About the importance of knowing your comfort zone

whitsundays (86) whitehaven
Whitsunday Island, Australia

The sea was calm and the sky above blue, the waters inviting. I had been looking forward to my first dive. I had adventure on my mind but no fear because I knew I would love seeing the underwater world – even as a kid I could never concentrate on swimming when my dad took me and my sister to the local pool, but I was always diving, always trying to touch the bottom, always training to hold my breath a little longer. So I knew I would love real diving. I just knew.

But the regulator felt weird in my mouth; the mask leaked, somehow I couldn’t get it to seal right. It took all of my concentration to be able to breathe once we dipped under. The water was maybe up to our waists, perhaps a little higher, but when I couldn’t find the right rhythm, I started to worry.

innes national park (72)
South Australia

After the quick initiation to the use of the regulator and diver’s hand signals, we headed for deeper waters. Concerned, trying to put the moment off for a few more seconds, I was the last one of the group to put my head underwater. I can’t remember how long I stayed below the surface. Perhaps it was just a minute, perhaps longer – but when I go back to that moment in my mind, it goes by in a flash. All I remember is the dread that crept up on me. It was the terror of dying; the realisation that if I failed myself, if I failed to breathe, I would sink to the bottom of the ocean and never surface again. There was water in my mask and I couldn’t get it to drain, even when I pressed the mask like the instructor had shown previously. As I was concentrating on getting the water out of my eyes, I started to lose focus on my breathing, and suddenly I realised I didn’t know how to. We were perhaps a metre below the surface, so I quickly guided myself back up. I had fought the feeling of panic for the whole time I was underwater, and now that I could breathe freely again I felt utter and total relief.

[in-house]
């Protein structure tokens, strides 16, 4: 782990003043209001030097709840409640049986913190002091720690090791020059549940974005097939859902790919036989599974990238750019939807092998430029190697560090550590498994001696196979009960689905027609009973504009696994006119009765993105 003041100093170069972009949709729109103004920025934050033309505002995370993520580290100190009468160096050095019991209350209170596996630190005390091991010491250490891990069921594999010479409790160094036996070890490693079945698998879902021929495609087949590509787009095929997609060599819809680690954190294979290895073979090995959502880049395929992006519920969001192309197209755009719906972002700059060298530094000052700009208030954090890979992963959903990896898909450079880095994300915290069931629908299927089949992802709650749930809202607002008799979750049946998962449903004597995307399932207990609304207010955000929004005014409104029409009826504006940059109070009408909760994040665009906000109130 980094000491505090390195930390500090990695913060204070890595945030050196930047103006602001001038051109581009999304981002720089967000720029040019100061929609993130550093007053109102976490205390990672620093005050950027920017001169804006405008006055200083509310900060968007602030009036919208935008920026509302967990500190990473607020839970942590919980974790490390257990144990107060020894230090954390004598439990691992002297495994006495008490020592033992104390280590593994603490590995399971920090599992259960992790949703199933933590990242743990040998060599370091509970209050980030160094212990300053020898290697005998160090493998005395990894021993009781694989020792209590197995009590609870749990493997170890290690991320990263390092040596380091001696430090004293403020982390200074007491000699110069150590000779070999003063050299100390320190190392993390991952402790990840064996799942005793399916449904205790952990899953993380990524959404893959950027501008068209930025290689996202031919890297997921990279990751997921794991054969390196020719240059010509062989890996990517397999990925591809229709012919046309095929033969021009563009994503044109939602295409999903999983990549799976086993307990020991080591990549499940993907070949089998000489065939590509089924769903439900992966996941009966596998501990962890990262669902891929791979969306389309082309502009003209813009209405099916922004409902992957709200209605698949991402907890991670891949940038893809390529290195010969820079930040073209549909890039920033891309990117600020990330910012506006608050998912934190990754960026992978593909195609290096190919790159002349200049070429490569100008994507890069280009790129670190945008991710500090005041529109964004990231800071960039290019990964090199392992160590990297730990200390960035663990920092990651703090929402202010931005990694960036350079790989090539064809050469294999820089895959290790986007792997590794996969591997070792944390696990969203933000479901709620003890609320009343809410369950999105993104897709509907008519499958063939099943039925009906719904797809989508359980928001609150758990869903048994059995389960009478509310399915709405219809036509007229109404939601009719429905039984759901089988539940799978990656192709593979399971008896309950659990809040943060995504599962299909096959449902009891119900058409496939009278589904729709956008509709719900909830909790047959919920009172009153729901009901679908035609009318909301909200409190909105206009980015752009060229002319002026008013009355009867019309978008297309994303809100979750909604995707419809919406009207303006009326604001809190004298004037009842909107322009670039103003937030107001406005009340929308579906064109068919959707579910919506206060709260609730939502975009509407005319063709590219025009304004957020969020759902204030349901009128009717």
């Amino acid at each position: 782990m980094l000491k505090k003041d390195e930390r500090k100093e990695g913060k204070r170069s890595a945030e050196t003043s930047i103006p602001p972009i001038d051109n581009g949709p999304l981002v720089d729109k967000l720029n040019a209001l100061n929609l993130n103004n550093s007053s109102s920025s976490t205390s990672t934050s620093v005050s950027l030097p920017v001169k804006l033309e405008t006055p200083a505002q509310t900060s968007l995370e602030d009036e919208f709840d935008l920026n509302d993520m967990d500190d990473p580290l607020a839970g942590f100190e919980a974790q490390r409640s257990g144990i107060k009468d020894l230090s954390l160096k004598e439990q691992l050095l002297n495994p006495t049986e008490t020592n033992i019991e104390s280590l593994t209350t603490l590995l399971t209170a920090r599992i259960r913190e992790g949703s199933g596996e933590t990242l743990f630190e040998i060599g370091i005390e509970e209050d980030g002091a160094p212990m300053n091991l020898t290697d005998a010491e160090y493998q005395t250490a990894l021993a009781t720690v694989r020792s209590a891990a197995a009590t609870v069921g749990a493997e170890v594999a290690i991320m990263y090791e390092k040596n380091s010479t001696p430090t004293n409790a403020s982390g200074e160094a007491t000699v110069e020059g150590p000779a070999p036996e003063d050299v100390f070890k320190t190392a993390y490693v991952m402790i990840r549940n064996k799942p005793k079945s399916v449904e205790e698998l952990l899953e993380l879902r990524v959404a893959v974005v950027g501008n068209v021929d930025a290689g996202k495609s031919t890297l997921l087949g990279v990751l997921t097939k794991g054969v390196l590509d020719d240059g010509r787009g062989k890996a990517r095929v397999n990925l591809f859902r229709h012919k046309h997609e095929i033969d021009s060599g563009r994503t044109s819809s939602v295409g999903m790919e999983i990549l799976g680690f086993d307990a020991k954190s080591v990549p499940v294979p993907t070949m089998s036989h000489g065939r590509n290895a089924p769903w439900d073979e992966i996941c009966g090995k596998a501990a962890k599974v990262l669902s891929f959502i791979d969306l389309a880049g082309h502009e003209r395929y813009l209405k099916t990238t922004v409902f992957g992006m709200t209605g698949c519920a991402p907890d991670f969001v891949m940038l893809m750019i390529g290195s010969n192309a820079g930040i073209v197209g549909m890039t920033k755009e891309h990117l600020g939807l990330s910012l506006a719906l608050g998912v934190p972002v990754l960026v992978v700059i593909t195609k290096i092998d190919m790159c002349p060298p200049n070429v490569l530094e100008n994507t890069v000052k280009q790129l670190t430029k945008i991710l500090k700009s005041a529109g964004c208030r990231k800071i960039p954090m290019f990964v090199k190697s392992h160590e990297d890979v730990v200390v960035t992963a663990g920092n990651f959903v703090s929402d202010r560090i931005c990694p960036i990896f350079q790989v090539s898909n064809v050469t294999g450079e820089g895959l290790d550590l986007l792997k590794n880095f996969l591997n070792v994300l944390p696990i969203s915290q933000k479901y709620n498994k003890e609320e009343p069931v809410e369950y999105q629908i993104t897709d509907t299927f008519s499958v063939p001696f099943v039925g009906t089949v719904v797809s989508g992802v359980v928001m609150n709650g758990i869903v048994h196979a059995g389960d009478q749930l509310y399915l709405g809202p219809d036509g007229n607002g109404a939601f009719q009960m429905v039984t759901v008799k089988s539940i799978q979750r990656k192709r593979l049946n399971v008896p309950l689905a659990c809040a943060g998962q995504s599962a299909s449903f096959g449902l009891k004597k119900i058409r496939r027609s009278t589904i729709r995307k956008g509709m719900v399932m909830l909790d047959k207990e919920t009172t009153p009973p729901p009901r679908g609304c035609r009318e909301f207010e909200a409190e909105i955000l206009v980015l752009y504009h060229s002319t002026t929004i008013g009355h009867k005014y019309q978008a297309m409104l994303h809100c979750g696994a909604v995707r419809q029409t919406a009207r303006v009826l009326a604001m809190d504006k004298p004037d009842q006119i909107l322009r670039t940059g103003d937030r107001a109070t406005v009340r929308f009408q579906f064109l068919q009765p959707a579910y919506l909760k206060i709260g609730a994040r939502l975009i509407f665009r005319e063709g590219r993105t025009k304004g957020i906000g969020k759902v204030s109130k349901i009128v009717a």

Sidling beside my relief, though, was another feeling, a darker one: the sense of shame.

7RDOZ21X3zw3syWfRTADw60Z2pD9CLo9fYBKgzrwcec
ziplining in Jodhpur, India

Travel blogs, inspirational quotes and Pinterest boards tell us what travel should be like. At best it can be breaking boundaries, challenging yourself and getting out of your comfort zone to grow as a person. But what happens when two wires cross? What if your sense of adventure can’t overcome your sense of comfort? Travel is supposed to be all about exploring the world outside your comfort zone but sometimes that proves to be more difficult than expected.